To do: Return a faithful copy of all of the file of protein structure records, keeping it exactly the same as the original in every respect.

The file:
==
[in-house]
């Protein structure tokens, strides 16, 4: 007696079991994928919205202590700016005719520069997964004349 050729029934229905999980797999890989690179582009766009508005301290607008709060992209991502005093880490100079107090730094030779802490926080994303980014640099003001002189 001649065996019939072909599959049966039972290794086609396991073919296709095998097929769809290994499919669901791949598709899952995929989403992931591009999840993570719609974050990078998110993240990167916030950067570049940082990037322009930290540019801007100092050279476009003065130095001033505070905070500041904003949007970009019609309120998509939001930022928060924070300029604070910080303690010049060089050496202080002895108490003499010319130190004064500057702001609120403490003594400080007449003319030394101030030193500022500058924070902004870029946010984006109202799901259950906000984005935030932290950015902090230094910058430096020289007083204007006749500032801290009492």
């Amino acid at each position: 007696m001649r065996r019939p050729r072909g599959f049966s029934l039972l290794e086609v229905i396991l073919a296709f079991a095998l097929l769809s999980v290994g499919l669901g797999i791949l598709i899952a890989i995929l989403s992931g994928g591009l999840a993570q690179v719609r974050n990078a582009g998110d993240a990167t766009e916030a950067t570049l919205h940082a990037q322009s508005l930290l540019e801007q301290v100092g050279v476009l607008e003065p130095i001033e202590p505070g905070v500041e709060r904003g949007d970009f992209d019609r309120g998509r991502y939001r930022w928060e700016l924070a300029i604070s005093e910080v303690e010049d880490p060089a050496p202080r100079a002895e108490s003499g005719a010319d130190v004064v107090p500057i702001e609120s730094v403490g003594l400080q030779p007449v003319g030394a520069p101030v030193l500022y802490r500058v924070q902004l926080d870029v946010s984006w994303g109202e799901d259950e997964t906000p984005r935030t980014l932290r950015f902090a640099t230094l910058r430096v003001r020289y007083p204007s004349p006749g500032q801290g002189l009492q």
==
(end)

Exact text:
[in-house]
């Protein structure tokens, strides 16, 4: 007696079991994928919205202590700016005719520069997964004349 050729029934229905999980797999890989690179582009766009508005301290607008709060992209991502005093880490100079107090730094030779802490926080994303980014640099003001002189 001649065996019939072909599959049966039972290794086609396991073919296709095998097929769809290994499919669901791949598709899952995929989403992931591009999840993570719609974050990078998110993240990167916030950067570049940082990037322009930290540019801007100092050279476009003065130095001033505070905070500041904003949007970009019609309120998509939001930022928060924070300029604070910080303690010049060089050496202080002895108490003499010319130190004064500057702001609120403490003594400080007449003319030394101030030193500022500058924070902004870029946010984006109202799901259950906000984005935030932290950015902090230094910058430096020289007083204007006749500032801290009492």
């Amino acid at each position: 007696m001649r065996r019939p050729r072909g599959f049966s029934l039972l290794e086609v229905i396991l073919a296709f079991a095998l097929l769809s999980v290994g499919l669901g797999i791949l598709i899952a890989i995929l989403s992931g994928g591009l999840a993570q690179v719609r974050n990078a582009g998110d993240a990167t766009e916030a950067t570049l919205h940082a990037q322009s508005l930290l540019e801007q301290v100092g050279v476009l607008e003065p130095i001033e202590p505070g905070v500041e709060r904003g949007d970009f992209d019609r309120g998509r991502y939001r930022w928060e700016l924070a300029i604070s005093e910080v303690e010049d880490p060089a050496p202080r100079a002895e108490s003499g005719a010319d130190v004064v107090p500057i702001e609120s730094v403490g003594l400080q030779p007449v003319g030394a520069p101030v030193l500022y802490r500058v924070q902004l926080d870029v946010s984006w994303g109202e799901d259950e997964t906000p984005r935030t980014l932290r950015f902090a640099t230094l910058r430096v003001r020289y007083p204007s004349p006749g500032q801290g002189l009492q």